Alberta making driver training for new truckers mandatory

Government cites horrific Humboldt bus crash that killed 16, injured 13
|hrreporter.com|Last Updated: 07/13/2018
training, health and safety
Once implemented, Alberta would become the second province, after Ontario, to mandate truck driver training. Sarah Dobson

CALGARY (CP) — Alberta is making driver training for new commercial truckers mandatory as early as January 2019, citing the recent horrific Humboldt bus crash as the impetus to get it done as soon as possible.

``The matters that we are working on today were things that we were working on at that time,'' Transportation Minister Brian Mason told a news conference Tuesday.

``But clearly the terrible tragedy has focused everyone on the need to do even more to make sure that our highways and our trucking system are as safe as possible.''

Sixteen people, including members of the Humboldt Broncos junior hockey team, were killed in rural Saskatchewan three months ago when their bus was involved in a crash with a semi-truck owned by a Calgary-based shipper. Another 13 were injured.

The driver of the semi-truck, Jaskirat Sidhu, faces 29 criminal charges including 16 counts of dangerous driving causing death.

Mason said the rules of the program will be hashed out with Albertans and industry representatives in the coming months to make sure that the changes don't needlessly restrict business while keeping the roads safe.

Mason said other rules will be tightened or tossed out.

He said the province is doing away with an effective 60-day grace period that allows commercial carriers to operate while still working to get their safety fitness certificates.

``We are going to remove that temporary (60-day) certificate,'' said Mason.

``It will require all new carriers to prove their compliance with safety standards before they start operations in Alberta.''

Mason said the province also plans to have new carriers take a mandatory course on the provincial rules and laws governing their operations.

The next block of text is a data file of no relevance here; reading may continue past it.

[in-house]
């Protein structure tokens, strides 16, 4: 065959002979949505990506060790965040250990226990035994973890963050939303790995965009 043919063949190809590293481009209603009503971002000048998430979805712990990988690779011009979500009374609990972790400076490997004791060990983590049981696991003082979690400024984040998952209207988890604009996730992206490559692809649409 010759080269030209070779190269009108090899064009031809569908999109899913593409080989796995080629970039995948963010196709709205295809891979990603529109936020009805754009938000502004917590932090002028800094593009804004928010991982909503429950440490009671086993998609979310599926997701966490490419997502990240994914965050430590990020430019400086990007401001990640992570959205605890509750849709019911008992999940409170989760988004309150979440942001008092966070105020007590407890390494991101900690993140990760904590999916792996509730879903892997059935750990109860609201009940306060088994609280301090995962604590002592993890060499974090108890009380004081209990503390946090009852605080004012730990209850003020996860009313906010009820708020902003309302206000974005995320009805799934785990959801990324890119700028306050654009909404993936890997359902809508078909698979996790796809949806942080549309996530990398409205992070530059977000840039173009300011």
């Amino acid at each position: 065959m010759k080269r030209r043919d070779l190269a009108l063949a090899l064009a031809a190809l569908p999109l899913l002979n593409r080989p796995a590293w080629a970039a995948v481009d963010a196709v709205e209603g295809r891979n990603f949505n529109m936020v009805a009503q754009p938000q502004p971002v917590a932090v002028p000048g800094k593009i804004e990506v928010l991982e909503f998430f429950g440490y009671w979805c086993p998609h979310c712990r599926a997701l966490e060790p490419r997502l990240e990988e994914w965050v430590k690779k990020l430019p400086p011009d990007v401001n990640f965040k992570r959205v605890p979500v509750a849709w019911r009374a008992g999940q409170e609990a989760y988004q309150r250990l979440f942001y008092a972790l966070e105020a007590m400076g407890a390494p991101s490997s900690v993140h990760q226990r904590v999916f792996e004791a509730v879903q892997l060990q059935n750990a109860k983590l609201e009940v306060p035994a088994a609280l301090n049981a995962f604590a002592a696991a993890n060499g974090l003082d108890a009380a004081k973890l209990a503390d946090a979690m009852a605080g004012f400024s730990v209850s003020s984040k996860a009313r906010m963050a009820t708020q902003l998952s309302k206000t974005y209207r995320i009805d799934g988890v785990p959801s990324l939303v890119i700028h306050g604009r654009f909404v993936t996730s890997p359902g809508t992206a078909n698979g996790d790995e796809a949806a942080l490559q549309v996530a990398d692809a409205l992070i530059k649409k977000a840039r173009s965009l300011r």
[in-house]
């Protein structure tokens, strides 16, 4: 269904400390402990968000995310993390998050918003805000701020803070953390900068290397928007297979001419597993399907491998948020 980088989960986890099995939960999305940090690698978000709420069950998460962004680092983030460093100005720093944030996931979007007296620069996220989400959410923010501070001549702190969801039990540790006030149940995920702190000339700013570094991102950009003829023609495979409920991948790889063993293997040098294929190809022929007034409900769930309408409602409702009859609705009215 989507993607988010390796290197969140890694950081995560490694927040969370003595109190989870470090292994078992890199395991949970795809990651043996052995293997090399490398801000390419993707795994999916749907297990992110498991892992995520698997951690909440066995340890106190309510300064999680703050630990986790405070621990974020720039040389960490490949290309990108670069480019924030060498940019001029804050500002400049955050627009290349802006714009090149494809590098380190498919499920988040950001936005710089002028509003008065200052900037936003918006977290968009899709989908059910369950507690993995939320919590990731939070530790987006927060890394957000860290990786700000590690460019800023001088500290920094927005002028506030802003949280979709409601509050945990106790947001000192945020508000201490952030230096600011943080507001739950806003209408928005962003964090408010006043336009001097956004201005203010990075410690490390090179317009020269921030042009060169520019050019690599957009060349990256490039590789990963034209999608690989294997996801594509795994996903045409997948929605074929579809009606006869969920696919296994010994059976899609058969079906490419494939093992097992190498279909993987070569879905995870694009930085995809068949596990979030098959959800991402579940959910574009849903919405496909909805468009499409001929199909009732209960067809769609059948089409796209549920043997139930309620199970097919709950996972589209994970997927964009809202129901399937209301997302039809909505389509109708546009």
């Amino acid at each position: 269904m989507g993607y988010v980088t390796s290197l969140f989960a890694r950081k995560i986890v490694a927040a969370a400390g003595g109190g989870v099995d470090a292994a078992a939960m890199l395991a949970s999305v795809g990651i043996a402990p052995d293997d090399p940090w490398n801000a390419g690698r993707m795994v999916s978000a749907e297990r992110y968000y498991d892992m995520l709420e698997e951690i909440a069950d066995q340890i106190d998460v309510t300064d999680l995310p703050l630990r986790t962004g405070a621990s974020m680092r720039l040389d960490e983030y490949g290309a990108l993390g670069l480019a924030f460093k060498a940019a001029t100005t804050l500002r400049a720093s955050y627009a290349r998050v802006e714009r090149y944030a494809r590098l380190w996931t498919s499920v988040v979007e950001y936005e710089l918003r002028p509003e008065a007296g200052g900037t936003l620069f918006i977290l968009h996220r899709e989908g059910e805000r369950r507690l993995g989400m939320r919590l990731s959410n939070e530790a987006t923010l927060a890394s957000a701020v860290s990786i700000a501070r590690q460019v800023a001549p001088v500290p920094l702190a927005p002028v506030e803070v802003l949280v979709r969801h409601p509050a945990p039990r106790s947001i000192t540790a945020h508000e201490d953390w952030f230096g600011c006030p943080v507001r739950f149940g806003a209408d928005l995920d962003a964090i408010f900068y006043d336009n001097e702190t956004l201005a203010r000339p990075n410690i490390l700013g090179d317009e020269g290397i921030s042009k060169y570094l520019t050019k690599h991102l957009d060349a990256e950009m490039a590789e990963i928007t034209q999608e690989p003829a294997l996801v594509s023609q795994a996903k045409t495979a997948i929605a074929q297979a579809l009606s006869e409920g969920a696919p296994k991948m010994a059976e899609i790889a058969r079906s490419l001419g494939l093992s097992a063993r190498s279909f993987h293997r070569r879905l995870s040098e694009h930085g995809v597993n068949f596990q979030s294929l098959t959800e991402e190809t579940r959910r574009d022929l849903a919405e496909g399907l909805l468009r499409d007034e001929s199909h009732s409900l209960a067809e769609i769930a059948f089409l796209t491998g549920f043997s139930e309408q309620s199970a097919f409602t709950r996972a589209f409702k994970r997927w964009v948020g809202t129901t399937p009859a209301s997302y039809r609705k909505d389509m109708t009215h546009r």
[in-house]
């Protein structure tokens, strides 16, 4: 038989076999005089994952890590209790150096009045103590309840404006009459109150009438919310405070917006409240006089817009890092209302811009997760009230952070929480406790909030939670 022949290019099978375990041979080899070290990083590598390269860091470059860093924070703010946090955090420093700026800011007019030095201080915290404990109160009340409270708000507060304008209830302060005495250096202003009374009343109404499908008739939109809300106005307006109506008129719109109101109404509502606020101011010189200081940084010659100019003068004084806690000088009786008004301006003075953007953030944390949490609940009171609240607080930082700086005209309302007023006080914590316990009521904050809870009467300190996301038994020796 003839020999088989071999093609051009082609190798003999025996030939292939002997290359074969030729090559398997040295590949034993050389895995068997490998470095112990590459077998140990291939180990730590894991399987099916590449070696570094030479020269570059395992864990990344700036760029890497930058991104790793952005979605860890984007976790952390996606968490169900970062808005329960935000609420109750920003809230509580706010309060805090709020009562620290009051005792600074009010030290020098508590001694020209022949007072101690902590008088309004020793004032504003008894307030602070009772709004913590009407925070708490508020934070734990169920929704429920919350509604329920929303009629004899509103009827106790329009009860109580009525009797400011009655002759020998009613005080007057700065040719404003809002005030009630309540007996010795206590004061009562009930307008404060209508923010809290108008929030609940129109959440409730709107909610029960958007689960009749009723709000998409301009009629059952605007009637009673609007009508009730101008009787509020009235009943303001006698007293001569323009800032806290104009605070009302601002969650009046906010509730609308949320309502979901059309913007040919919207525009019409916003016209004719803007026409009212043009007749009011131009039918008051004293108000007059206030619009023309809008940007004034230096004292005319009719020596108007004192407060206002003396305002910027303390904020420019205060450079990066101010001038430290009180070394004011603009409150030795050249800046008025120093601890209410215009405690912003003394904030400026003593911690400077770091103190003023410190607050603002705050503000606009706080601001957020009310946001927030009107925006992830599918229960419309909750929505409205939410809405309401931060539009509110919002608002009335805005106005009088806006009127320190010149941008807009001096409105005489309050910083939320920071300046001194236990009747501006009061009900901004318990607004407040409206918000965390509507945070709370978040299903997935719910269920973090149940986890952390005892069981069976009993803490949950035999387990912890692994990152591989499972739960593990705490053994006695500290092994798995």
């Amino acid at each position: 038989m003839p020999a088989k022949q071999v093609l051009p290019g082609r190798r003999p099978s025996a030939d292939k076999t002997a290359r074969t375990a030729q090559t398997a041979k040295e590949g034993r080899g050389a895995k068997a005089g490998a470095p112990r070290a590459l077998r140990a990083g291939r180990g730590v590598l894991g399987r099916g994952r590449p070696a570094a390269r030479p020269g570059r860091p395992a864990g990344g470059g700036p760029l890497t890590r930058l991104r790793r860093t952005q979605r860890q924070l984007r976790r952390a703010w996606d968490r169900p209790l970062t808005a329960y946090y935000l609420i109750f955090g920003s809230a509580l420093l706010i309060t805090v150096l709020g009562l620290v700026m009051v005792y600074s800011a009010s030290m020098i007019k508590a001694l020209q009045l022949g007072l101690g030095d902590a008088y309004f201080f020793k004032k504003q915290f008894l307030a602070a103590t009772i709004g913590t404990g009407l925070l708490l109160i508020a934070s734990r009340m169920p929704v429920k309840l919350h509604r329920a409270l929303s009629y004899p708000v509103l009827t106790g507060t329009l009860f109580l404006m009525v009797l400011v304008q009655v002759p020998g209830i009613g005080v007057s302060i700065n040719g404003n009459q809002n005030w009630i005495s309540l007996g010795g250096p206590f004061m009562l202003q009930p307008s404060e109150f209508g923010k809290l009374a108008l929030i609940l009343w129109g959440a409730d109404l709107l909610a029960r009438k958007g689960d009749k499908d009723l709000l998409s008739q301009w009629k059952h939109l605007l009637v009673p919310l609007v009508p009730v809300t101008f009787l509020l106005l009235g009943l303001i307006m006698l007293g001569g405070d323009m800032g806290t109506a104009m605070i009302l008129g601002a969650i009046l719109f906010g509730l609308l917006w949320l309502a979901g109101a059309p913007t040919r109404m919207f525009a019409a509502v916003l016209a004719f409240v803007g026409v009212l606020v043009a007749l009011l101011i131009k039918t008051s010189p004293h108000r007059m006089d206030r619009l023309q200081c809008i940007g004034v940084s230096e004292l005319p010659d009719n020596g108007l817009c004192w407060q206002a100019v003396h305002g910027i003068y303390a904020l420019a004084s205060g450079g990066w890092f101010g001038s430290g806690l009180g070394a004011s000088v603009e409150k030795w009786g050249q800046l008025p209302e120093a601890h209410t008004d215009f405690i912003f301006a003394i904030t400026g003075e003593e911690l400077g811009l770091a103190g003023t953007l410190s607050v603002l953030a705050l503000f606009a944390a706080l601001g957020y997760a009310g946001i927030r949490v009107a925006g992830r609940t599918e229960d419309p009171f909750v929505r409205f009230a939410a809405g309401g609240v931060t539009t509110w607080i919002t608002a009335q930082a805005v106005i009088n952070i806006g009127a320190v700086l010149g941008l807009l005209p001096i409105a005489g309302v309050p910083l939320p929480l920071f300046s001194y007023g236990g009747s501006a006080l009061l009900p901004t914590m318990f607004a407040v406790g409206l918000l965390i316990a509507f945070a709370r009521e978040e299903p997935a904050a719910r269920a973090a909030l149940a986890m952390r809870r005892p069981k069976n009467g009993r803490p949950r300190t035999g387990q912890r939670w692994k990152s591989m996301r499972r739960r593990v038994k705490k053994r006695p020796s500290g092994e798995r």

The province is also considering a mandatory compliance review for new carriers within nine months to a year from the day they open their doors. Those reviews would then take place at regular intervals after that.

Mason said the regular reviews would stop so-called ``chameleon'' carriers that get decertified for failing to meet safety standards only to set up shop and continue operating under a new name.

Chris Nash, president of the Alberta Motor Transport Association, said the industry welcomes the changes.

``We believe minimum standard training is required for both new and existing commercial drivers and carriers to operate on Alberta's roadways,'' said Nash.

Sidhu had been driving for Adesh Deol Trucking Ltd., at the time of the crash.

The owner of the company has said Sidhu began working for him a month earlier and had the proper credentials to operate the truck. The company's other truck has since been ordered off the road.

Mason declined to say how, if at all, the new proposed changes would have affected Adesh Deol Trucking or its safety accreditation.

Once implemented, Alberta would become the second province, after Ontario, to mandate truck driver training.

Ontario's program consists of 103.5 hours of mandatory training, and drivers there must also show they can handle a loaded truck on major highways.

Saskatchewan is also eyeing changes to trucker accreditation.

The government is overhauling the road test model for all licence classes after a report found high and varying fees for the tests along with questions about the fairness of the examinations and the competence and conduct of those doing the testing.

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